Entrepreneurs are gifted with the unique ability to discover, create and attract many lucrative opportunities. Because of this they are positioned to create substantial long-term wealth for themselves and the organizations they represent.
But what can an entrepreneur do to manage the hundreds, even thousands of opportunities that will ultimately come their way?
They can work all of them – Though this is an option, the challenge with this path is that entrepreneurs, like the rest of us, are limited in their time, effort, resources and money. And by dedicating equal time to 15 different business ventures, it would ultimately violate the cardinal rule of business success, which is:
“Focus is the ultimate key to business success.”
In order for a business to succeed it needs an overwhelming amount of focus, passion, and determination. It also requires a substantial amount of activity to manage the hundreds and thousands of tasks that need to be accomplished. Also if you also consider the expense in terms of marketing, overhead, payroll, insurance, and such, all of these combined needs, makes it very difficult for an entrepreneur to succeed if their attention is divided.
Though this is an option (the one that most entrepreneurs follow), it is a recipe for failure, because no one business will get enough of the business owners attention and resources to become viable. They will fail by trying to be a “jack of all trades, and master at none.”
They can work on one only and forsake the rest – Again, this is an option, but it also comes with its challenges. For instance, who is to know if the current business you are managing will be successful? And if you have all your eggs in one basket, if the business fails – what will you have left to support you, your family, as well as help you start your next venture?
This option also fails because, it could be possible that a better business opportunity may come along that provides a substantial greater return for less time, effort, resources and money. Last, another cardinal rule of business success would be broken by only focusing on one business at a time, which is:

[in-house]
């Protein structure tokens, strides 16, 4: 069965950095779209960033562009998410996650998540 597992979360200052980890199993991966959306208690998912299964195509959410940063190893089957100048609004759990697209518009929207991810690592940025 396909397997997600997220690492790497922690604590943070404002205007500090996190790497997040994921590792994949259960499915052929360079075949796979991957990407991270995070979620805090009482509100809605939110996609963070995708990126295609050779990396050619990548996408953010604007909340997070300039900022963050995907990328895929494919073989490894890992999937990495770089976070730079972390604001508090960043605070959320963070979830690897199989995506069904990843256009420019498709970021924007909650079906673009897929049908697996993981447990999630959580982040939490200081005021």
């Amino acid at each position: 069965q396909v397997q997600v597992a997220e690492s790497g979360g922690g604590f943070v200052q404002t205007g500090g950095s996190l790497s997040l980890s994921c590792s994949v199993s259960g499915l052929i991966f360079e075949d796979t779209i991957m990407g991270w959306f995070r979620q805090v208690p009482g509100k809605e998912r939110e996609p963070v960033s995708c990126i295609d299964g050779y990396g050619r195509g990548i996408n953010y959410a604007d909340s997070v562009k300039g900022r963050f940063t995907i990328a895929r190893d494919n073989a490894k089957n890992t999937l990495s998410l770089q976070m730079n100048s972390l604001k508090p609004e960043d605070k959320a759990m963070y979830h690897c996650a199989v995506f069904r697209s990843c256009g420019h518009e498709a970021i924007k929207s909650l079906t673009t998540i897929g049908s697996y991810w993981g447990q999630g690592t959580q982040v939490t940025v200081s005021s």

“Long term business success is determined by a combination of multiple streams of independent sources of income.”
Because there are forces beyond your control, (i. e.: the market, the economy, etc. ) it is wisest to have multiple business that are independent of each other to weather these challenges as they arise. Even better if each of those businesses respond opposite to one another in response to external circumstances.
I think a more strategic approach will create a situation where you get the best of both worlds, while minimizing the challenges of both.
I call it, the 80/20 Entrepreneur.
The idea goes like this:
1. 80% of your time, effort, resources and money (TERM), goes to your most lucrative business opportunity, determined by specific criteria. The criteria for choosing the 80% business could be a combination of any or all of the following:
a. The business that is generating the most revenue and income.
b. The business that you can confidently deliver results to your customers.
c. The business that you have the most expertise in.